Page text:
The LWF Blog
Fire Safety Engineering for Design – Risk Assessment Pitfalls – Part 75April 19, 2022 11:22 am
LWF’s Fire Safety Engineering blog series is written for Architects, building designers and others in the construction industry to highlight and promote discussion on all topics around fire engineering. In part 74, LWF considered another risk assessment pitfall – the use of one piece of legislation to negate the requirements of another. In part 75, we discuss how the use of incorrect or inappropriate references to good practice are contrary to risk assessment norms.
In an attempt to justify a move away from relevant good practice, some people undertaking risk assessments inappropriately reference guidance that is not relevant to the situation. For instance, it may be that a duty holder undertaking a risk assessment in a hotel attempts to reference a standard relevant only to offices. The risks in the two types of building differ in various ways, but the most obvious and pertinent is that building occupants in a hotel may be asleep.
A second reason why such a reference would be inappropriate is that occupants of an office are usually employed to work in the building and as such are familiar with the building and layout. They will have fire safety and evacuation training. The hotel guests, by comparison may be disorientated and will almost certainly not be familiar with the building and layout.
It is important that the duty holder undertaking the risk assessment only references guidance and standards which are relevant to the type of building under assessment.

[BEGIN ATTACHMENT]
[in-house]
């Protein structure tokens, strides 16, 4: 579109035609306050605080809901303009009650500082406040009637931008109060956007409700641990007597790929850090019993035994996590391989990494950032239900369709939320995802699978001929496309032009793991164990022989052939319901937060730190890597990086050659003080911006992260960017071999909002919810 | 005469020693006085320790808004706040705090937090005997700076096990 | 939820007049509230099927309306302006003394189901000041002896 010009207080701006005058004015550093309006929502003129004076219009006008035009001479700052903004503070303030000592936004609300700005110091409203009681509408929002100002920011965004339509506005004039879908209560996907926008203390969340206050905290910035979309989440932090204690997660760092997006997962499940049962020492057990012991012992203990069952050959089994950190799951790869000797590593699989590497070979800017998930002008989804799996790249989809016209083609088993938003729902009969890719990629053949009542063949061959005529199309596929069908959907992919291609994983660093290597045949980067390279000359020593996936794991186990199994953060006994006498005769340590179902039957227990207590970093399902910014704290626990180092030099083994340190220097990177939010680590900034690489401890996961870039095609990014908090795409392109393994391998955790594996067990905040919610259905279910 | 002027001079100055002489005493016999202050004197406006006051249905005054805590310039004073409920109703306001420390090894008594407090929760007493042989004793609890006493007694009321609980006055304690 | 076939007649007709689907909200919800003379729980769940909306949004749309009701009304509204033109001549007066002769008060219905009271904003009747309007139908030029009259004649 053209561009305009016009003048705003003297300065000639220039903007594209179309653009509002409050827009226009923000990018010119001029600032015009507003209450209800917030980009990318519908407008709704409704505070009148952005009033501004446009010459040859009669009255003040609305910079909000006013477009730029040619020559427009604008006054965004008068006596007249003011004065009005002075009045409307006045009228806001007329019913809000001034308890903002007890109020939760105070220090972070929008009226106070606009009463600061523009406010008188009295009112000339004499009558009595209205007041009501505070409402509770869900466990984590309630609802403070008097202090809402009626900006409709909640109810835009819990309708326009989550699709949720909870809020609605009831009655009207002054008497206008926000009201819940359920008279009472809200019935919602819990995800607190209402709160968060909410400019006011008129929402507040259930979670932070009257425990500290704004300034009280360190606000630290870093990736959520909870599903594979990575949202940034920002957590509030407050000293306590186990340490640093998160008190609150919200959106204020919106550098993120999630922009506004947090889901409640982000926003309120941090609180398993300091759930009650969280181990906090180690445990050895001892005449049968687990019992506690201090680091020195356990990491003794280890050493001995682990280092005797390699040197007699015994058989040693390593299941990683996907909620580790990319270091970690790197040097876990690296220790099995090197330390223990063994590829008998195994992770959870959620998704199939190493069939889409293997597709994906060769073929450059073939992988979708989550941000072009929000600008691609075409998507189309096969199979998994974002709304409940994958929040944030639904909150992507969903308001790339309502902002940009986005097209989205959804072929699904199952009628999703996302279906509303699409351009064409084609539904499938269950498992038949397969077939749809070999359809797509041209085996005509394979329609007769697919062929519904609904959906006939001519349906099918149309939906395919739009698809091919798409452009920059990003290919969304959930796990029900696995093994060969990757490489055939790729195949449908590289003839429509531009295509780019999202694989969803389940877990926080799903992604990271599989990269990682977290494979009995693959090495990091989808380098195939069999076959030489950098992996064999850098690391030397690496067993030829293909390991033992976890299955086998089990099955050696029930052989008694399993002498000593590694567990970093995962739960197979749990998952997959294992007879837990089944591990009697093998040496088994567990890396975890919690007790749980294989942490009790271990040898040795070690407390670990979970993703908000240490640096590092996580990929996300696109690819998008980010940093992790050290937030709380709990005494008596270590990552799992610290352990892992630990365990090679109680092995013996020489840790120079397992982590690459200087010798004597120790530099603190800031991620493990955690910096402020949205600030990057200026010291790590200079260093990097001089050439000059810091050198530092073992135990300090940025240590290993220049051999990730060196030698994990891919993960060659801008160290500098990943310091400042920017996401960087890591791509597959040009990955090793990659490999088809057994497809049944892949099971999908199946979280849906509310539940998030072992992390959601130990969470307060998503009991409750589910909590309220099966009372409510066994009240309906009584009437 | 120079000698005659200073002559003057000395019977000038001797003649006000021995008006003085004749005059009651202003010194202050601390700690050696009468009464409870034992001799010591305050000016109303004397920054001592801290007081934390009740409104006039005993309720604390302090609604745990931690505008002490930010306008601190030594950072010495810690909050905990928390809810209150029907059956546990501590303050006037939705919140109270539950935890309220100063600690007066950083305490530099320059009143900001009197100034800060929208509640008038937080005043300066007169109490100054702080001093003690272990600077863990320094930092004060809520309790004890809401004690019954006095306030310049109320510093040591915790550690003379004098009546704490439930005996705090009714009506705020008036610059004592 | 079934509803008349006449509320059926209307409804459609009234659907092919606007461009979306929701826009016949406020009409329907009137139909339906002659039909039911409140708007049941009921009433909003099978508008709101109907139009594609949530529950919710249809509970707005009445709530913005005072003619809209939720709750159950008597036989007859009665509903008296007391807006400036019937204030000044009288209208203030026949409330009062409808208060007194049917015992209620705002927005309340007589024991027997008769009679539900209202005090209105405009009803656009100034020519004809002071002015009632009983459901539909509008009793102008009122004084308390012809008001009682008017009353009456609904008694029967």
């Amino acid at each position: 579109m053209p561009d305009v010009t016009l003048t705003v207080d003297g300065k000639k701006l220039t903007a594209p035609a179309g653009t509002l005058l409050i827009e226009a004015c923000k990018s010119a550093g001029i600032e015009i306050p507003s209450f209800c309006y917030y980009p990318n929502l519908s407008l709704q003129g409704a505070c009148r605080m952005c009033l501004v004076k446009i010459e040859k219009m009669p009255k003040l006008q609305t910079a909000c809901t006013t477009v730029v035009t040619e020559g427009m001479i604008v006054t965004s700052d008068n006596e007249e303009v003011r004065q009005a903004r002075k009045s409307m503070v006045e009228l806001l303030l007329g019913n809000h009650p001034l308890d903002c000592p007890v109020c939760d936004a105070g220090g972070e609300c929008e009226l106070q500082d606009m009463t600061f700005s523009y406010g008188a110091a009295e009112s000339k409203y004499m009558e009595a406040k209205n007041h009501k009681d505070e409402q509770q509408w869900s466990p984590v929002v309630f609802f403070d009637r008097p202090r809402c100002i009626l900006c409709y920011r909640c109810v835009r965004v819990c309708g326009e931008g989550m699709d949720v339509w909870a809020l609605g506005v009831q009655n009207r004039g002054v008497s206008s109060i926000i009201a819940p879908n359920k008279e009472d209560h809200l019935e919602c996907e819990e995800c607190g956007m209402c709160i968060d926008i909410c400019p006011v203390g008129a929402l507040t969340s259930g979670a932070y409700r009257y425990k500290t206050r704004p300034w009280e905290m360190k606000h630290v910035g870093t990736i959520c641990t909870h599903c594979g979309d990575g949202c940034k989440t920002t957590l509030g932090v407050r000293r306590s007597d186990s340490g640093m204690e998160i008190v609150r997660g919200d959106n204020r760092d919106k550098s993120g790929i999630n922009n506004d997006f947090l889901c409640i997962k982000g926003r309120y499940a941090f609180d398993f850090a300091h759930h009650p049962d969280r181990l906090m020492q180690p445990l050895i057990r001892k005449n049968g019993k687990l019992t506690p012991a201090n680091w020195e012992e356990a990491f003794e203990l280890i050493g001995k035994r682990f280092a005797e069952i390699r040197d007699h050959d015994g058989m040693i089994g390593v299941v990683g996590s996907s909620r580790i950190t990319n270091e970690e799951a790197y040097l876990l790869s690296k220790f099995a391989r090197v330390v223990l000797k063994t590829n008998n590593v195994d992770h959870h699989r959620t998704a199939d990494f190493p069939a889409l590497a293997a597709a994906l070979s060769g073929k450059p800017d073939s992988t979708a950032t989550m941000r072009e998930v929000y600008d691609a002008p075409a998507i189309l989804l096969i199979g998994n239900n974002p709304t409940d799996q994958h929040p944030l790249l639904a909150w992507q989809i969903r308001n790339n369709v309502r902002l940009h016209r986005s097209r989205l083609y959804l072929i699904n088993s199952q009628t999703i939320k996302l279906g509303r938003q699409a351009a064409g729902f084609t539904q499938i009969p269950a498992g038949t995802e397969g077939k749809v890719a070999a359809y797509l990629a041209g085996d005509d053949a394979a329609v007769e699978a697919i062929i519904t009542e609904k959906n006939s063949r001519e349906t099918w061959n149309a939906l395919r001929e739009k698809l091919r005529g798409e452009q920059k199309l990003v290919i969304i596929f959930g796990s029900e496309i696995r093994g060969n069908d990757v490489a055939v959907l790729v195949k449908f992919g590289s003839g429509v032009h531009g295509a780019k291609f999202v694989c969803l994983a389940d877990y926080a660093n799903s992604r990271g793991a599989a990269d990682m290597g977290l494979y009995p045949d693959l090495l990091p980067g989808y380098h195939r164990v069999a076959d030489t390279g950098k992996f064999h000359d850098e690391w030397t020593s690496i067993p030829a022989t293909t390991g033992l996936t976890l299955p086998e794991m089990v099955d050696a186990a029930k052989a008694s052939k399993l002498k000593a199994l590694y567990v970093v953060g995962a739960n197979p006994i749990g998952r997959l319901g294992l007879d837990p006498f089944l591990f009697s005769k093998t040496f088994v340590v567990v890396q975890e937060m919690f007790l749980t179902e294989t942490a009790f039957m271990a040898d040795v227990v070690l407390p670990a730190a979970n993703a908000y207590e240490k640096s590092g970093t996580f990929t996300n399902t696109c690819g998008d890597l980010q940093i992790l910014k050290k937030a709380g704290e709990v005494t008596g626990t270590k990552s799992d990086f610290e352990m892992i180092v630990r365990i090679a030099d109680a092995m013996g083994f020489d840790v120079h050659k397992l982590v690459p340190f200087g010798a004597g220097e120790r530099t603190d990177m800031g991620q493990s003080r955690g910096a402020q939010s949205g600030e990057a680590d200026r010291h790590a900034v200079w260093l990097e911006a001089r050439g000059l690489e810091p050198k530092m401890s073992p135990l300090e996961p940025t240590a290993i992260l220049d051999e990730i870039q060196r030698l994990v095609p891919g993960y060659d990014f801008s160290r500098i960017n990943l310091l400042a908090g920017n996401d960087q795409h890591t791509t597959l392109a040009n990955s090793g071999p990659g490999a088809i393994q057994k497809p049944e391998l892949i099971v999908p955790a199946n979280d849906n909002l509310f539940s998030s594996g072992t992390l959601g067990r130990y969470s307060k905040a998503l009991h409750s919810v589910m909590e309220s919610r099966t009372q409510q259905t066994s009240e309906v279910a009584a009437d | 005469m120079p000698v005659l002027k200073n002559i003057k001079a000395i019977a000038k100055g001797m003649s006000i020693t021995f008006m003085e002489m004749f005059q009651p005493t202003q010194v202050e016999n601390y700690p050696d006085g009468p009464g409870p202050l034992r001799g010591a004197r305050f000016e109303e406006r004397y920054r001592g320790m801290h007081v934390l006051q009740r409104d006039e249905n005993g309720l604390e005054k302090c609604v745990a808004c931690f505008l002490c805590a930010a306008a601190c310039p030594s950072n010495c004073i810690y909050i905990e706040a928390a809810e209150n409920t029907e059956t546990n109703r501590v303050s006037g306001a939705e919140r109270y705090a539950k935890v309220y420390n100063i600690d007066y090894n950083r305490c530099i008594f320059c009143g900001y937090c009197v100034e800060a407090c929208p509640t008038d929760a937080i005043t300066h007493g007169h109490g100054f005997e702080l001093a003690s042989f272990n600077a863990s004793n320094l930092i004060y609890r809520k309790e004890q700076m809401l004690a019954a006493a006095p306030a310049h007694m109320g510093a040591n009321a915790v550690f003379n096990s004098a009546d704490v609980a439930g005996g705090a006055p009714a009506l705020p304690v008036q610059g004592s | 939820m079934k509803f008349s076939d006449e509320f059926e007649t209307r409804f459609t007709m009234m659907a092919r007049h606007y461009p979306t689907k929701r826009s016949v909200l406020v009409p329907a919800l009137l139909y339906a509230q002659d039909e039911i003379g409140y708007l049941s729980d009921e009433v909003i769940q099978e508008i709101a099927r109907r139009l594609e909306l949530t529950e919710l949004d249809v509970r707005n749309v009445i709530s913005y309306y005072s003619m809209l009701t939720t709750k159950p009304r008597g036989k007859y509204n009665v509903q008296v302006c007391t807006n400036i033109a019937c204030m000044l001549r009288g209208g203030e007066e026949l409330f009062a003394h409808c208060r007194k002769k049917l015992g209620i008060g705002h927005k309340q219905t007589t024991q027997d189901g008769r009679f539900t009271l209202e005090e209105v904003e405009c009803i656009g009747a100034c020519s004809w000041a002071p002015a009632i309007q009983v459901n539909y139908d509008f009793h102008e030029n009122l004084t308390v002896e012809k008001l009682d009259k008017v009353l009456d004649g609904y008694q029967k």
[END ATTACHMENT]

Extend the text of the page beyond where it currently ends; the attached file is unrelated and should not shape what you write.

A second way in which incorrect reference to good practice can be an issue in a risk assessment is where reference is made to a design solution which has been used successfully, but where the context is different in a way that will affect the design safety.
For instance, an example given in CIBSE Guide E looks at a railway rolling stock company manufacturing vehicles for use in an underground railway system. The vehicles would be satisfactory if used on modern infrastructure, but when used on a rail system which has been in use for many years, the risk increases.
In these circumstances, it may be necessary to compensate for the increased risk level of operating on a much older infrastructure by reducing the fire risk associated with the rolling stock.
It is necessary for the whole picture to be established and taken into account in the risk assessment process.
In part 76 of LWF’s series on fire engineering, we will continue looking at risk assessment pitfalls with the omission of considering risk to vulnerable occupants. In the meantime, if you have any questions about this blog, or wish to discuss your own project with one of our fire engineers, please contact us.
Lawrence Webster Forrest has been working with their clients for over 25 years to produce innovative and exciting building projects. If you would like further information on how LWF and fire strategies could assist you, please contact the LWF office on 0800 410 1130.
While care has been taken to ensure that information contained in LWF’s publications is true and correct at the time of publication, changes in circumstances after the time of publication may impact on the accuracy of this information.